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Taliban Appoint New Military Chief     08/30 06:18

   ISLAMABAD (AP) -- The Taliban have appointed a new military chief as the 
insurgents try to gain ground rather than talk peace under a new leadership, 
Taliban officials said in telephone interviews over the weekend.

   They said that the appointment of Mullah Ibrahim Sadar, once a close ally of 
Taliban founder Mullah Mohammed Omar, heralds a commitment to confrontation at 
a time when multiple governments are trying to coax the Taliban to the 
negotiating table.

   Sadar is a battle-hardened commander, who gained prominence among Taliban 
foot soldiers following the movement's overthrow in 2001. The two officials 
both spoke on condition of anonymity because they were not authorized to speak 
publicly for the Taliban.

   Sadar's appointment coincides with an uptick in Taliban attacks against 
Afghan security forces. The United States has sent additional troops to 
Afghanistan's southern Helmand province, where its capital, Lashkar Gah, is 
under pressure. The provincial council head Kareem Atal earlier said roughly 80 
percent of Helmand is already under Taliban control.

   So far this month, Taliban fighters have attacked Afghan security forces in 
northern Kunduz province, briefly taking control of a district headquarters. 
The militants also overran a district in northern Baghlan province and in 
eastern Paktia province. Meanwhile, in eastern Nangarhar province, Taliban 
militants are fighting pitched battles with security forces. Afghanistan's 
Ministry of Defense says its security forces are waging operations in 15 
provinces.

   Mohammad Akbari a member of Afghanistan's High Peace Council, which is 
tasked with talking peace with insurgent groups, said there has been no 
progress in talks since Taliban leader Mullah Akhtar Mansour was killed in a 
U.S. drone strike in May in Pakistan. Mansour was succeeded by Mullah 
Haibatullah Akhundzada, and the notorious Haqqani network gained a prominent 
role in the leadership structure.

   "I can't see any green light toward peace by the Taliban for Afghanistan and 
instead we have seen an increase in their fighting in the provinces," Akbari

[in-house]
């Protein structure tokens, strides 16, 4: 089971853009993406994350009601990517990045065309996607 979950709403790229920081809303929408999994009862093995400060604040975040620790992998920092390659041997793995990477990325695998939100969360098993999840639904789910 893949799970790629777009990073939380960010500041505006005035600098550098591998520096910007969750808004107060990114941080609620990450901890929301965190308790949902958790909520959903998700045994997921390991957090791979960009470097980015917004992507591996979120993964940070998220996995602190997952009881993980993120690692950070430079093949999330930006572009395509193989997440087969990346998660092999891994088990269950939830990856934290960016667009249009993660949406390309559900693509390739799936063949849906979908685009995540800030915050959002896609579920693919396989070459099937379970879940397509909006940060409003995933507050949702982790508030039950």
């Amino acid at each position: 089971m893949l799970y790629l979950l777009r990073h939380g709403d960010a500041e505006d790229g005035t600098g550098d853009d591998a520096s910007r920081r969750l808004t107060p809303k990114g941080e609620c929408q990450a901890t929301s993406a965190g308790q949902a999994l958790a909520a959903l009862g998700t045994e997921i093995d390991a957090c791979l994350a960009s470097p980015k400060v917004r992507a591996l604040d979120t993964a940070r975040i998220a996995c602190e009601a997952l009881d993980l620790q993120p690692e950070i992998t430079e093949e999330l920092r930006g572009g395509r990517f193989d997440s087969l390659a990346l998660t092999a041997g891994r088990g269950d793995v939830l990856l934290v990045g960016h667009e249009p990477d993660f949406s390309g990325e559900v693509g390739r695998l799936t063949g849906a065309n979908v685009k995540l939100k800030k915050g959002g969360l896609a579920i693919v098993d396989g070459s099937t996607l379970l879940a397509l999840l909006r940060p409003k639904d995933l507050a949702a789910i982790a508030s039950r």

told The Associated Press.

   Since Mansour's death, Pakistan's Interior Ministry has launched a 
stepped-up campaign to verify the identity of roughly 1.5 million Afghans 
living in Pakistan, many possessing Pakistani identity cards, some legally 
obtained and others illegally acquired. Mansour was carrying a Pakistani 
passport and identity card under an alias.

   The crackdown has resulted in the withdrawal of thousands of suspicious 
identity cards. Pakistan's Interior Minister Chaudhry Nisar Ali Khan said that 
in the last four years, roughly 80,000 suspicious identity cards have been 
revoked. He didn't have a figure of the number of cards withdrawn in the latest 
campaign.

   Taliban officials say their fighters, whose families are living in Pakistan, 
are getting caught up in the crackdown --- forcing them to find shelter in 
Afghanistan. The officials said as a result, in order to accommodate their 
fighters, they need to expand their territory for practical reasons in addition 
to their standing military goals.

   Pakistan has been bitterly criticized by the Afghan government for not doing 
more to arrest and expel Taliban fighters from its territory --- particularly 
the Haqqani network, which is blamed by Afghanistan for many of the most brutal 
attacks. Pakistan, meanwhile, has carried out military operations in its tribal 
regions that border Afghanistan, and accuses Afghanistan of harboring its own 
Taliban insurgents who have been carrying out attacks in Pakistan.

   Following last week's militant attack on the American University in Kabul, 
the Afghan government sent three telephone numbers to Pakistan's military, 
believed to belong to those involved in planning the attack, seeking Pakistan's 
assistance in tracking down and arresting the culprits. The assault killed 13 
people and wounded dozens more.


(KA)

 
 
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